Thursday, March 14, 2013

please, be nice

Special ed has many forms. While most of us in the public school system start with our kiddos in kindergarten, Zoe is already receiving services under education law.


That’s because special ed law guarantees services from birth to age 21 for children who qualify.


North Carolina’s early intervention program – CDSA – is administered by Department of Health and Human Services, not the school system. Once a child hits age 3, services transition from early intervention to the local school system’s preschool program for children with disabilities.


Zoe’s services aren’t covered 100% by CDSA, though.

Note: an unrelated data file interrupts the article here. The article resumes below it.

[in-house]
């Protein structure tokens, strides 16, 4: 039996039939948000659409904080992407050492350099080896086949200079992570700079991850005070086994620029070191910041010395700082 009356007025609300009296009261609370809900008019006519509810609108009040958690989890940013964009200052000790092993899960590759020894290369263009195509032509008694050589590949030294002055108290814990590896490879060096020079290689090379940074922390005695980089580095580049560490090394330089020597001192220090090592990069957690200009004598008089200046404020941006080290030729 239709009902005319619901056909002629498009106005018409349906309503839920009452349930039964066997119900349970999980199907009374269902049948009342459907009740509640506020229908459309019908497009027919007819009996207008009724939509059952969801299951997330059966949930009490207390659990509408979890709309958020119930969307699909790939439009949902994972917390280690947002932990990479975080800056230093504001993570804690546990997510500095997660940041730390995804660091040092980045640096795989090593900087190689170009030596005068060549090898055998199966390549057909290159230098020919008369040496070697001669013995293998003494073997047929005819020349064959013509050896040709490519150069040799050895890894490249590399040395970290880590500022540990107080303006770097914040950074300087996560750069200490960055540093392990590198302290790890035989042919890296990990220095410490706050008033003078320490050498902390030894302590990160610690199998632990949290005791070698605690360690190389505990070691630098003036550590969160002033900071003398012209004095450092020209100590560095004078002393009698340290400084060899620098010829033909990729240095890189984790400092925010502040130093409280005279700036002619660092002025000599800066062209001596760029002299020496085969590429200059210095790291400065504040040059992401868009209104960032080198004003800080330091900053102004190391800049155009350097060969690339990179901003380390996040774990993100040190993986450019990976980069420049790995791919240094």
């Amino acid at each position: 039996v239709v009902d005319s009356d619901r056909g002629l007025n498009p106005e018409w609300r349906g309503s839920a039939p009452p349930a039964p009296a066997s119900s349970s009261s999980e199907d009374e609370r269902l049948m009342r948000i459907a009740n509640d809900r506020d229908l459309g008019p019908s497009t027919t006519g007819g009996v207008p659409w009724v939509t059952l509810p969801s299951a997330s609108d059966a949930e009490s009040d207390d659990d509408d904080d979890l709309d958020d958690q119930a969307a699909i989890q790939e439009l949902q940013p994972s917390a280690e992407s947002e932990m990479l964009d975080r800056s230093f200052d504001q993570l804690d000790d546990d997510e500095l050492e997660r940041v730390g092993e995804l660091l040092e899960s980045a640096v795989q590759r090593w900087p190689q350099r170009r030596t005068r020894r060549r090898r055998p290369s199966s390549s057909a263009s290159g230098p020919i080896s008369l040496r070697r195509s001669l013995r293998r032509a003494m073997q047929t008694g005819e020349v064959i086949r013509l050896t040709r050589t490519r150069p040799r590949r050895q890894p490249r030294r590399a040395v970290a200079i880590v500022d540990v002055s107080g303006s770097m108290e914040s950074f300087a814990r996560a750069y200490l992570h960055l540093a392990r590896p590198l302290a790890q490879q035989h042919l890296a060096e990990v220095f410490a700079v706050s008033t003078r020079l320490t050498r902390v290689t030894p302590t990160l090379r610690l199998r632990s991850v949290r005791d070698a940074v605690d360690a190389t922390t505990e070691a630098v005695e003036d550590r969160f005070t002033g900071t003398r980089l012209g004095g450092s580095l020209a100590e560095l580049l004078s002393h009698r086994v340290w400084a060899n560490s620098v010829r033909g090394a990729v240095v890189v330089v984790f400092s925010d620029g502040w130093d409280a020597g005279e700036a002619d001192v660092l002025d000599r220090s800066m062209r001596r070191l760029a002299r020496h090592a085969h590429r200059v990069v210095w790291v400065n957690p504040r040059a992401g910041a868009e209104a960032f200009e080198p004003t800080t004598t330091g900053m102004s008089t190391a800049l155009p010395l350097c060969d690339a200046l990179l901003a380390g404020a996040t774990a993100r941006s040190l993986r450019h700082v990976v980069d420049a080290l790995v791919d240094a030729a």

First, our insurance plan covers the first 30 therapy visits a year, which is the typical cap. Since Zoe has physical therapy and occupational therapy each week, that means we hit that cap at the end of March. After that, a percentage of her therapy costs are paid by early intervention, and a percentage is paid by us. Honestly, I don’t quite remember what portion is ours and what portion is theirs. It’s a sliding scale based on our income, determining how much of Zoe’s therapy costs are subsidized. I think we’ll pay about $150-200 a month, but I’m not sure about that.

(Can you tell that Lee is the bill-paying member of our marriage? Yep. Not me.) 


Why share this? First, I think it’s an important piece of knowledge to have for folks considering special needs adoption.

Second, though, I’m sharing this because we’ve had friends – even close friends – lambast anyone who receives income-based government services in Facebook posts, blogs, tweets, and so on.